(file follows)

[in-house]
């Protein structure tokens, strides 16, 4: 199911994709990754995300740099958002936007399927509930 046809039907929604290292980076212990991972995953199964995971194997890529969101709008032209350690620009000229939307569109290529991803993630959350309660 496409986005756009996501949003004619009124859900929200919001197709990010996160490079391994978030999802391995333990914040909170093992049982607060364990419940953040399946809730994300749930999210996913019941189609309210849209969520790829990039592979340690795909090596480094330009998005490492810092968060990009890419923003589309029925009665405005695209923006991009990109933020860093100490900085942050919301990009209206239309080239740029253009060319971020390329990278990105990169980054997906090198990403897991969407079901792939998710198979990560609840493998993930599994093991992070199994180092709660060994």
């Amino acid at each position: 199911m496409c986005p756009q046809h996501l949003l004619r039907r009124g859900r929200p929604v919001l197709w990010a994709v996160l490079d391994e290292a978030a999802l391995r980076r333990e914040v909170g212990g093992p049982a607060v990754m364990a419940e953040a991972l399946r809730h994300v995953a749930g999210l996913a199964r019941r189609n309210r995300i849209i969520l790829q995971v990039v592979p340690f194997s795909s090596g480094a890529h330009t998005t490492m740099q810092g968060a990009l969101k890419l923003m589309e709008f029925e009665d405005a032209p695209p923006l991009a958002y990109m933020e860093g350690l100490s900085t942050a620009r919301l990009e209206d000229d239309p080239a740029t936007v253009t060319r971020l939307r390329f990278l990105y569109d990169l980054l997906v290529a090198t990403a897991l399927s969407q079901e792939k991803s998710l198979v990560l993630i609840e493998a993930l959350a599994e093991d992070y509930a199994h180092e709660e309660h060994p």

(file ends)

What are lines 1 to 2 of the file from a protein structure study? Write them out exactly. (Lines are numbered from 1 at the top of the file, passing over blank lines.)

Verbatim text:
[in-house]
């Protein structure tokens, strides 16, 4: 199911994709990754995300740099958002936007399927509930 046809039907929604290292980076212990991972995953199964995971194997890529969101709008032209350690620009000229939307569109290529991803993630959350309660 496409986005756009996501949003004619009124859900929200919001197709990010996160490079391994978030999802391995333990914040909170093992049982607060364990419940953040399946809730994300749930999210996913019941189609309210849209969520790829990039592979340690795909090596480094330009998005490492810092968060990009890419923003589309029925009665405005695209923006991009990109933020860093100490900085942050919301990009209206239309080239740029253009060319971020390329990278990105990169980054997906090198990403897991969407079901792939998710198979990560609840493998993930599994093991992070199994180092709660060994």